The Pros of Positive Reinforcement Training

By Dana Bjornerud, CBCC-KA, DBTMC
Motivation K9

I was asked by the lovely ladies of Zoe’s to put together a blog post about the positive training methods I use and promote. I jumped at the opportunity, mostly because I believe this is something rescues should care strongly about. Rescue isn’t just about getting the animal to appear good enough for adoption, but to actually effectively change behaviour issues while keeping the animal feeling as safe as possible.

I guess I should start with the easy stuff, then go to the science behind it.

So. When I work with a dog, whether it be my own, a client’s, or a rescue, I want it to be as fun as possible. If I’m having fun, I’m communicating it to the dog so the dog then relaxes, and with that relaxation comes more effective training. Not to mention, training is an ongoing thing. This is something a dog owner should spend significant time on – why spend that time waiting for your dog to screw up so you can yell? Why not help him get it right so you can cheer?

I find many trainers that are “balanced” or use aversive training as a first line of defense seem, well, grumpy when they’re training. I get to laugh, smile, cheer, play with and praise my dog. And that leads to an amazing training session and an amazing bond. So on the surface, that is one reason why I choose the training methods I do.

On the next level, there’s some psychology at play. The whole idea of you get what you give. If I am super positive and happy and reward what I want from my dogs, it feeds into an overall happier and positive me. It helps the human get into a pattern of constructive thoughts. Comparatively, if your training requires you to correct a bad behaviour, you are waiting for your dog to make a mistake. How do you fight a negative thought pattern when you are literally watching and waiting for bad things? Why set your dog up for failure that you have to punish, when you can set him up for success, which you can celebrate with him? How does that negative thought pattern effect how you view your dog?

Now for the scientific reasoning for positive training. The last 30-40 years of scientific research has shown us that the foundations of the alpha, dominance, punishment training are flawed, and the methodology that sprouted from them is risky. Training a dog with aversives and essentially aggression, is likely to create aggression. Whereas keeping the dog feeling safe and using science based learning theory allows us to change how the dog thinks, with very little risk of creating aggression.

Not to mention, my dogs are companions and friends. I have them in my home to have fun, snuggle, and do things with like hike and play games. I do not have dogs so I can have a robotic slave that bends to my every whim. When we strive to have the “perfect” dog that never does anything wrong, we take away the fact that they are living, breathing, thinking beings. This is not to say anything a dog does when left to its own devices is acceptable – but that does come back to the human not training the dog what is more acceptable in that situation.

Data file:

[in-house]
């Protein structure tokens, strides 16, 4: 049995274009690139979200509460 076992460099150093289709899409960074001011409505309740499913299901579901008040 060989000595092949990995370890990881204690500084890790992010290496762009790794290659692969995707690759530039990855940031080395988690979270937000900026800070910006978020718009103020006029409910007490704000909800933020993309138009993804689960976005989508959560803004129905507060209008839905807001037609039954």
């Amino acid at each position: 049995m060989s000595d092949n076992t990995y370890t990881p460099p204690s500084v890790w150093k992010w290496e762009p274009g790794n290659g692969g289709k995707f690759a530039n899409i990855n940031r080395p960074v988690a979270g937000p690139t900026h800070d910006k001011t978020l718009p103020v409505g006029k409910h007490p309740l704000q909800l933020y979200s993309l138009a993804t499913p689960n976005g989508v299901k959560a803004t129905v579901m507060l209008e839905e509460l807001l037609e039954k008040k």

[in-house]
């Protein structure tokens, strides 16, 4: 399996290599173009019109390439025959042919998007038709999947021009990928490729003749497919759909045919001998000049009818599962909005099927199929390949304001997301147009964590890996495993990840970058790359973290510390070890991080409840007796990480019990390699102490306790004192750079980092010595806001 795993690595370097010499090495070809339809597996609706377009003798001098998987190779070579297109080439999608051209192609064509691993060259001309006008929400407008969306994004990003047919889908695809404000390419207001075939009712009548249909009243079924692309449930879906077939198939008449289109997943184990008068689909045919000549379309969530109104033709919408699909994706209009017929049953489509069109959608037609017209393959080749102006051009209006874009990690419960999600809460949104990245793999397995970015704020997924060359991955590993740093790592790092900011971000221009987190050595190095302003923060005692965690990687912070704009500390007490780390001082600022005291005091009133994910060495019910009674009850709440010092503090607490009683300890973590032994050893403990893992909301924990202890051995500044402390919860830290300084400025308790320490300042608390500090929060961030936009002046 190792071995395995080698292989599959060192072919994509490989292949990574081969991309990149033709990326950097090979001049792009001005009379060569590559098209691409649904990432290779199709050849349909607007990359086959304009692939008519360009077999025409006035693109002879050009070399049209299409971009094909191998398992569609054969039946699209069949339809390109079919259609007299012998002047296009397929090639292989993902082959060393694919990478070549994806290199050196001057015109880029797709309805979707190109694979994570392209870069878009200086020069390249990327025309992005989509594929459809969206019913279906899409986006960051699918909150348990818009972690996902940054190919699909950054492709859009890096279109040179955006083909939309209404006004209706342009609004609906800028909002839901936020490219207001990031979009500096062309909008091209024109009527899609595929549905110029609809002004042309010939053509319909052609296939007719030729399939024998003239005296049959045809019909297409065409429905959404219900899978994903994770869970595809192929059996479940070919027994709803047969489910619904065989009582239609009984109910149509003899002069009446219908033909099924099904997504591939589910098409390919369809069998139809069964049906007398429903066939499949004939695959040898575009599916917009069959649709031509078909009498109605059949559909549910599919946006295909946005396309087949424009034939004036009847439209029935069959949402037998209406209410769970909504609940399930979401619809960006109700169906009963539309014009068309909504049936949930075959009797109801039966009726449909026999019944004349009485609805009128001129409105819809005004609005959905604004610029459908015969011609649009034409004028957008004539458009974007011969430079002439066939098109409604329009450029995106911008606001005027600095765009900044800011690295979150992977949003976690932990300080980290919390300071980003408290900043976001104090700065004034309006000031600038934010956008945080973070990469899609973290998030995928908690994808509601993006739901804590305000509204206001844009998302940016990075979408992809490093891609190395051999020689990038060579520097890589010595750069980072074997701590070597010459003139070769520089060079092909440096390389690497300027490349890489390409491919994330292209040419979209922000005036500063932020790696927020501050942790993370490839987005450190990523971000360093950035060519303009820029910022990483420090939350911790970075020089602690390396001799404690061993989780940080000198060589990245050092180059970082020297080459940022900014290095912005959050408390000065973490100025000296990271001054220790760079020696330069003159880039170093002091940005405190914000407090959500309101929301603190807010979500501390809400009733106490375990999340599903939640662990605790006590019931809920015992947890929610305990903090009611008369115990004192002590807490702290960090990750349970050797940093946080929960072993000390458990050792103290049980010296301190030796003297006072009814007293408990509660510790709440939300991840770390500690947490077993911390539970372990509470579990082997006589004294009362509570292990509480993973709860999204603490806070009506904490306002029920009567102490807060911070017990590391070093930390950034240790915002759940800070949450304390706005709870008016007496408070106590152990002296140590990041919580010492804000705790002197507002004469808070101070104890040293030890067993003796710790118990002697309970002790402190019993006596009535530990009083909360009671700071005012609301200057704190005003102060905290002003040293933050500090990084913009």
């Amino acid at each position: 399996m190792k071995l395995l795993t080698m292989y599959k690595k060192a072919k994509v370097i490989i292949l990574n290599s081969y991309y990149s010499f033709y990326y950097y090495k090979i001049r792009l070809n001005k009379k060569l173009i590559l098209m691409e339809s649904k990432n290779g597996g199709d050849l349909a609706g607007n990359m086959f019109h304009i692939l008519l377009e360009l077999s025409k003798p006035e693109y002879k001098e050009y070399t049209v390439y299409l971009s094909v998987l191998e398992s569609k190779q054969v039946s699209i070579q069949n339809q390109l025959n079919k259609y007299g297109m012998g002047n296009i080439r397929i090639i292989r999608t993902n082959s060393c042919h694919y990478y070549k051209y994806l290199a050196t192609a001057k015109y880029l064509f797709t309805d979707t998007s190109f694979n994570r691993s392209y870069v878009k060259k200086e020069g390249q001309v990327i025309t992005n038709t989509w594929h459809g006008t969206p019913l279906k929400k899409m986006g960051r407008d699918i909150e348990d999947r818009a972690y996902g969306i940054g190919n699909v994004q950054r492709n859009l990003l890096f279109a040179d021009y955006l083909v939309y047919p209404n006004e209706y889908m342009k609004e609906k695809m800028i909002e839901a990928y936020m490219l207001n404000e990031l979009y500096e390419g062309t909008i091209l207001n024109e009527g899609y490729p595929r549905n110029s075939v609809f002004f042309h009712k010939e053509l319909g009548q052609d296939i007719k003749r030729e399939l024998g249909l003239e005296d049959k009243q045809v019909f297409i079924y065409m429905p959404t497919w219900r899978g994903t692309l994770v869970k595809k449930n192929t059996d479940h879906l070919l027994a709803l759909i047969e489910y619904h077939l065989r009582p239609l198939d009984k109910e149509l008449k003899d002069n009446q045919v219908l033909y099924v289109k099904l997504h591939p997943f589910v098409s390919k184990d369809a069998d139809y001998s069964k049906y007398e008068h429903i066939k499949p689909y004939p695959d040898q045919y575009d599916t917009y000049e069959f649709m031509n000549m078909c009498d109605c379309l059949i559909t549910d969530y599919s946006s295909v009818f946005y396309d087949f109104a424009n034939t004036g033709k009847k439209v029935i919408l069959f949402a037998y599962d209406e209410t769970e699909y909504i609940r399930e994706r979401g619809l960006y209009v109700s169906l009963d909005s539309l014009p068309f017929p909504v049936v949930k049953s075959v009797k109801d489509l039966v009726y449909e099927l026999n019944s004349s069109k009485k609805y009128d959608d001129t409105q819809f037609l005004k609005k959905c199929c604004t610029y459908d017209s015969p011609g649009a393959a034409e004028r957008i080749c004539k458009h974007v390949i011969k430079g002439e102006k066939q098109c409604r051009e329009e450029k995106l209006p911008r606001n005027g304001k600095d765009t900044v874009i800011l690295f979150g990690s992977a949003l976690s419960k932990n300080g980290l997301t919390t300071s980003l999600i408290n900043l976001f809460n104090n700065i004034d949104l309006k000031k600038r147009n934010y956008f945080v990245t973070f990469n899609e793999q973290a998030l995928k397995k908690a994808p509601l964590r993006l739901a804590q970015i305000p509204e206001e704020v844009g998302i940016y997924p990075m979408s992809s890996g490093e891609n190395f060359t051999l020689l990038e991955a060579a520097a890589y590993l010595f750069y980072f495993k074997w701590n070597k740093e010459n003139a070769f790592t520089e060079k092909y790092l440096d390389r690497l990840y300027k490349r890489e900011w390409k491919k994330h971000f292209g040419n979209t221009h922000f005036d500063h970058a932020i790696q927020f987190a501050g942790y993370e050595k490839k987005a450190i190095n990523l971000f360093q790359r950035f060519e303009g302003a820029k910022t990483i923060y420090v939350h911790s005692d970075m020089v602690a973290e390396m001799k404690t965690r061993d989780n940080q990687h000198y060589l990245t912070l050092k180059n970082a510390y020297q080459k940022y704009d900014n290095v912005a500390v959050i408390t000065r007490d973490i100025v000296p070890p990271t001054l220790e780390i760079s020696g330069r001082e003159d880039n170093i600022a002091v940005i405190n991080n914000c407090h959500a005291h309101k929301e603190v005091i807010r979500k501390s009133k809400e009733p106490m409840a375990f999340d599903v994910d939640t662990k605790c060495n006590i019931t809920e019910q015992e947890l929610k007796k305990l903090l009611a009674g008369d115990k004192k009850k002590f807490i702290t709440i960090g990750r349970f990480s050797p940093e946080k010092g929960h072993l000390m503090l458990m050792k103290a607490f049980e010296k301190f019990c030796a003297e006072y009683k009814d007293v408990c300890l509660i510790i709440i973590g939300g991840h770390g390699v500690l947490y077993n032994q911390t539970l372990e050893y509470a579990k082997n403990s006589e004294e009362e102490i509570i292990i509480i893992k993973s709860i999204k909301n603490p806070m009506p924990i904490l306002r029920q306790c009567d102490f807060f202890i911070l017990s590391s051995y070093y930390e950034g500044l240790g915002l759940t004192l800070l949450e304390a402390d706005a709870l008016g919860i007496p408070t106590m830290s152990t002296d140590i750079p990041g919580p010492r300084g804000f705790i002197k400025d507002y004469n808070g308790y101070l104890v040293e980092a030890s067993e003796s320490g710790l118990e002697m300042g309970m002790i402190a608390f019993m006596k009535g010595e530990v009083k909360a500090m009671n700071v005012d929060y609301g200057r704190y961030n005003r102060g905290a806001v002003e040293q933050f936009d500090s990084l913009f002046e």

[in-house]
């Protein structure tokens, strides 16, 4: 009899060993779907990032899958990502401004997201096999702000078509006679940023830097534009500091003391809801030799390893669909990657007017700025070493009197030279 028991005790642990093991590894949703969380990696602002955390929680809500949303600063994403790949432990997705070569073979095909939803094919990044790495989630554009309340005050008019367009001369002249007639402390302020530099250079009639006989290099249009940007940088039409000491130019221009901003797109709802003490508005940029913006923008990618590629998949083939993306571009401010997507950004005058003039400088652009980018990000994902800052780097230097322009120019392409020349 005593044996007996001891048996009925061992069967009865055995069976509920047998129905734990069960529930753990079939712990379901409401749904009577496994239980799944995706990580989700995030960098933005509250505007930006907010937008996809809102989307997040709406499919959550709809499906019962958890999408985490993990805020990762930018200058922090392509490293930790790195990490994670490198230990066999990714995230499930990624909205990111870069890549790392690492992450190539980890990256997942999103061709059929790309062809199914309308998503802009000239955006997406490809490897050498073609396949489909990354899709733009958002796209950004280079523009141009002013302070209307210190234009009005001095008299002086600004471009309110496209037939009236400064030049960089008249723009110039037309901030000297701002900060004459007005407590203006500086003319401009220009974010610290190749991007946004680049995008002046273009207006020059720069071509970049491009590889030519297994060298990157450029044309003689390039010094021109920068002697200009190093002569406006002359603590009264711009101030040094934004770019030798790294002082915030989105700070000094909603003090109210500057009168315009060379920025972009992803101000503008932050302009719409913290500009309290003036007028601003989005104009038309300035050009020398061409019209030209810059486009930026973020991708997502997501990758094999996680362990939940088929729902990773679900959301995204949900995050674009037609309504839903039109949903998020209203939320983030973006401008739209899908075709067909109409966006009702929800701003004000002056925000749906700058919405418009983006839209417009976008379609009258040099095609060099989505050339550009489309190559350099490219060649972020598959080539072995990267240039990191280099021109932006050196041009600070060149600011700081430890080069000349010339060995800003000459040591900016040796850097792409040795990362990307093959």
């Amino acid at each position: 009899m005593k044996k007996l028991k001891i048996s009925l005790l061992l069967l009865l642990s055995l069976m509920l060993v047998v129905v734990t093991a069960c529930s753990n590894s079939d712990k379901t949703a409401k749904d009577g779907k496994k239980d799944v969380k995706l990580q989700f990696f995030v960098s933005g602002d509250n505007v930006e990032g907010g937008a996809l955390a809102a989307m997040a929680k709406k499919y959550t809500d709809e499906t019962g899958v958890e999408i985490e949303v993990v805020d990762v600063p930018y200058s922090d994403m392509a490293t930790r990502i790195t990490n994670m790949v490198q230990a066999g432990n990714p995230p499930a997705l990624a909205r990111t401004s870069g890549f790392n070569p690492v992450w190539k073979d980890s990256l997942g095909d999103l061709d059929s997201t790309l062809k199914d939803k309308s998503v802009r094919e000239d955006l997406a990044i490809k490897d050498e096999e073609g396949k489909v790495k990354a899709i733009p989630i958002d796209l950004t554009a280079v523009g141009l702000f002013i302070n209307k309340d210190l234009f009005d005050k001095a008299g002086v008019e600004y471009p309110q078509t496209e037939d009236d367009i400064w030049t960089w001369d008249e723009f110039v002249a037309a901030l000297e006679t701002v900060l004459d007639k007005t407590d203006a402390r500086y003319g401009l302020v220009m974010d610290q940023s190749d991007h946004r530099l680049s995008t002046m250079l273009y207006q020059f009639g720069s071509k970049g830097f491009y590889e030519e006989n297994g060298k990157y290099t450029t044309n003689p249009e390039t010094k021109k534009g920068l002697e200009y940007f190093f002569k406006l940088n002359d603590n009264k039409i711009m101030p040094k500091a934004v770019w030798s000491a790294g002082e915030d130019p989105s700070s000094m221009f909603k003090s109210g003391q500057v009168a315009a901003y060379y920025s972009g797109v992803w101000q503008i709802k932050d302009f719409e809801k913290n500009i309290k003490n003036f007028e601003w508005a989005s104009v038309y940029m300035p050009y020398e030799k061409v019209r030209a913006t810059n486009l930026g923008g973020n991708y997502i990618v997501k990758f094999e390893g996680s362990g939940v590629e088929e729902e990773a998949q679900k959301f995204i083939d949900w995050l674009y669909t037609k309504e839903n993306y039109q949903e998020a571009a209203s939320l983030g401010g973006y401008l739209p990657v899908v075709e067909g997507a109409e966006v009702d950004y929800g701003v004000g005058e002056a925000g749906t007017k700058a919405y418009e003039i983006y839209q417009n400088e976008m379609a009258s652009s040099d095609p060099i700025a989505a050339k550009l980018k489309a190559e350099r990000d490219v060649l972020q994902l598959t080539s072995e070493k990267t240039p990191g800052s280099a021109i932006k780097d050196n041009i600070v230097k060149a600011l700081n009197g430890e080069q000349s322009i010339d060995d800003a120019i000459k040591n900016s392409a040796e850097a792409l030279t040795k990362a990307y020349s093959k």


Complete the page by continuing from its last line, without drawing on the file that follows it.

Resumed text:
I have found that most behaviour issues in dogs are born from one very basic thing – humans do not fully understand dogs. We don’t understand their language yet expect them to speak ours. We don’t understand the very basic principles of what it means to be a dog, so we expect them to behave like tiny humans. And we don’t give them the time and dedication they need to be successful, yet we expect perfection.

If humans could properly interpret what their dogs are saying, learn (and apply!) what science has shown us about them, and spend the time they need to be properly trained, we’d have happier owners, happier dogs, and I’d be out of a job!

So in essence the training I use boils down to a simple phrase – Least Invasive, Minimally Aversive. I train dogs without constantly needing to invade their space, and I do it with the least amount of aversion to solve the problem. You do not need to hurt or intimidate a dog to train it. It is better for the bond between you and your dog, it is less likely to cause behaviour issues later on, and it’s overall less stressful for you and your four-legged friend. I use science-based methods to change behaviour effectively. Set the dog up for success, and reward the right choice like crazy!

Many great rescues fall into the trap of quick results that aversive training can bring. Zoe’s has added a dedication to humane training to the enormous list of amazing things they do. Partnerships with local positive trainers such as myself is a fantastic step. Together we can educate and help many more animals than alone. I hope more rescues can follow the example Zoe’s is setting with their stance on not just rescuing, but long term success with responsible dog ownership!